Your cat won’t use his litter box? Don’t get angry, get creative. Approaching the problem from the cat’s point of view is sure to bring a faster resolution than anger will. From such simple fixes as taking the top off a covered box to more elaborate ones, these are proven strategies for overcoming your cat’s litter box aversion. But first, some litter box basics.
The Litter Box Through A Cat’s Eyes
Cats can be even pickier about their bathroom facilities than humans are. And they don’t like dirty bathrooms any better than we do. If your cat has stopped using his litter box, take a hard look at that box through his eyes. Do you see clean places to walk when he steps into the box? Does he have room to move around? Can he see an escape route from the box? Does the box smell like him, not perfume? Is there enough litter to dig in, but not so much he sinks up to his ankles in sand? Is the box in a location he considers convenient and safe?
If your answer to all of these questions is yes, your cat probably has the perfect potty. If even one answer is no, you have some tweaking to do.
Why Some Cats Hate Litter Boxes?
If your cat has stopped using his litter box, call on your inner detective to try to understand why. You’ll be more likely to solve the problem if you understand what caused it. Here are some reasons why cats stop using their litter boxes.
- Moving to a new home
- The box is in the wrong location
- The arrival of a new puppy or kitten.
- The arrival of a new baby
- House guests
- Fear of the family dog or another cat
- Another cat visiting outside
- Construction and loud noises either in the house or outdoors
- Different litter or a new box
- Health issues: Urinary tract infections and bladder stones and crystals can be so painful they can cause a cat to avoid the litter box. Diabetes, hyperthyroidism and kidney disease can all cause cats to urinate so often and in such volume they can’t always get to a box. And older cats with arthritis often have difficulty getting in and out of a litter box.
Assuming your cat is in good health, here are some ways to encourage him to start using his box again.
Provide Stress Relief
The most common reason for a cat not using a litter box is stress. While anti-anxiety medication can make him feel calm and resolve his litter box issues as long as he’s on the medication, a more permanent solution is figuring out and relieving the cause of his stress.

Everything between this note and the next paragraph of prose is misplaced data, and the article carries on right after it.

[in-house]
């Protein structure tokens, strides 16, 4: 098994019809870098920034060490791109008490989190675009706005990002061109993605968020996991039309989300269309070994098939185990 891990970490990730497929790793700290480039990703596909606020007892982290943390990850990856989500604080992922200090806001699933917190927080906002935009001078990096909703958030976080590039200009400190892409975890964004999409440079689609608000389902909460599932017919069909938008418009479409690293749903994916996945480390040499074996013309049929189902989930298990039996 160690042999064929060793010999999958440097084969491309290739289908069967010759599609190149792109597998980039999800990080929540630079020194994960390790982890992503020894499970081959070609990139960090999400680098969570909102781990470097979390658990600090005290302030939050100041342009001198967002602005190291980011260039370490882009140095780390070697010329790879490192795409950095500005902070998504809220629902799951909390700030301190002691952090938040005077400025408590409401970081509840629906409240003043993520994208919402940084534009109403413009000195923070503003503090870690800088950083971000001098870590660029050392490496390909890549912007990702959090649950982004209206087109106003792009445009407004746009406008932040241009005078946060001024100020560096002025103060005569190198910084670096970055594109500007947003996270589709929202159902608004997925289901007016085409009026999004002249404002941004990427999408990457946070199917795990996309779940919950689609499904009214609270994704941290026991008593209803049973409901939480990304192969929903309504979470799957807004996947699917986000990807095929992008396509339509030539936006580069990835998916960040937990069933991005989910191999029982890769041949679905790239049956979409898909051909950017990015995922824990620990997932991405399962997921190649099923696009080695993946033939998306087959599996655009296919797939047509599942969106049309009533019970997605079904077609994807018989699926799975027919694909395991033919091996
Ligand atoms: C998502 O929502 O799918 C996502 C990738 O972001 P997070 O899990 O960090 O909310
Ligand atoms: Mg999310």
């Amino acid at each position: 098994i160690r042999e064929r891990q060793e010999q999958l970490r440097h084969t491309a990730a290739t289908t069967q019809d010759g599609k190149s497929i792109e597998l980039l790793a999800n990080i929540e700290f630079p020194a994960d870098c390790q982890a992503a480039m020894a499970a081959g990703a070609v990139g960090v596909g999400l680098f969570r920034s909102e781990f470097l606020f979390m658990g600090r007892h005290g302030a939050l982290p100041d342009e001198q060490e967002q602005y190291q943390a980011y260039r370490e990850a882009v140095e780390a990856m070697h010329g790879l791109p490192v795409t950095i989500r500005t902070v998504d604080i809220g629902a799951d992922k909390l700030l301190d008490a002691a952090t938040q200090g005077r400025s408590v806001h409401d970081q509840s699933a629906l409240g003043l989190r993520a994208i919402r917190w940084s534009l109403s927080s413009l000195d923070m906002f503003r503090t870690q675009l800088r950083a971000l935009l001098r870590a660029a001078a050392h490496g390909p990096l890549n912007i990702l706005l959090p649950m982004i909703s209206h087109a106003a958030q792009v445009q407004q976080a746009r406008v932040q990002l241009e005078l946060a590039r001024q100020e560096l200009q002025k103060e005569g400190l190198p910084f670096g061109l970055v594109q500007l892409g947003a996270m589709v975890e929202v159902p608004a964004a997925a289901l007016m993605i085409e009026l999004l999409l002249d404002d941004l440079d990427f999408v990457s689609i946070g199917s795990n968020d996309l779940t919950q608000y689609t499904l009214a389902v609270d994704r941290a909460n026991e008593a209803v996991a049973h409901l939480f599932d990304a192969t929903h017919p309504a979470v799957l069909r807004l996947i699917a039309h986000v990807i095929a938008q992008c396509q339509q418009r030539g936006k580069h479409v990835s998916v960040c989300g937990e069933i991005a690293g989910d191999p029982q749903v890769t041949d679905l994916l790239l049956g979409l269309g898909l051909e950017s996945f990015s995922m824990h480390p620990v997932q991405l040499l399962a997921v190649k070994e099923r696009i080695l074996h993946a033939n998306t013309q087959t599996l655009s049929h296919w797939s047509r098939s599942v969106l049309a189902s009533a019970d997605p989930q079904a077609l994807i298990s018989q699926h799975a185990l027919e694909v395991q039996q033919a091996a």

Kitty Stress-Relievers To Try
- If he’s a strictly indoor cat, get him outside. Take him out on a harness and leash, provide some supervised outdoor time or build an outdoor enclosure for him. Being outside is a great stress-reliever for cats, and it lets them mark their territory on the grass instead of the rugs.
- Relieve boredom by providing a stimulating and interesting indoor environment. Boredom in cats can lead to depression and stress.
- If outside cats are visiting and upsetting your indoor cat, be relentless in discouraging their visits. If you’re feeding outside cats in your yard, move their dishes and shelter as far from the house as possible.
- Resolve space issues in multicat families. Providing both high and low places for perching and hiding create the feeling of more room and relieve stress.
- Bach Flower Remedies are homeopathic remedies that restore a cat’s sense of balance and well-being. They cause no side effects and will not make your cat seem or feel like he’s drugged.
- Play with the cat with an interactive “wand” or “fishing pole” toy. Several vigorous play sessions each day will burn up energy and relieve boredom and stress.
Products To Relieve Your Cat’s Stress
Rescue Remedy is a gentle and effective way to relieve your cat’s stress. A homeopathic remedy, it won’t make your cat feel or act drugged.
Feliway mimics the “friendly” pheromones in a cat’s cheeks and discourages urine marking and other behavior caused by stress. Plug-in diffusers spread the calming scent throughout an entire room.
There’s no better stress reliever than getting a cat outside. The Kitty Holster is a safe, secure harness that cats love.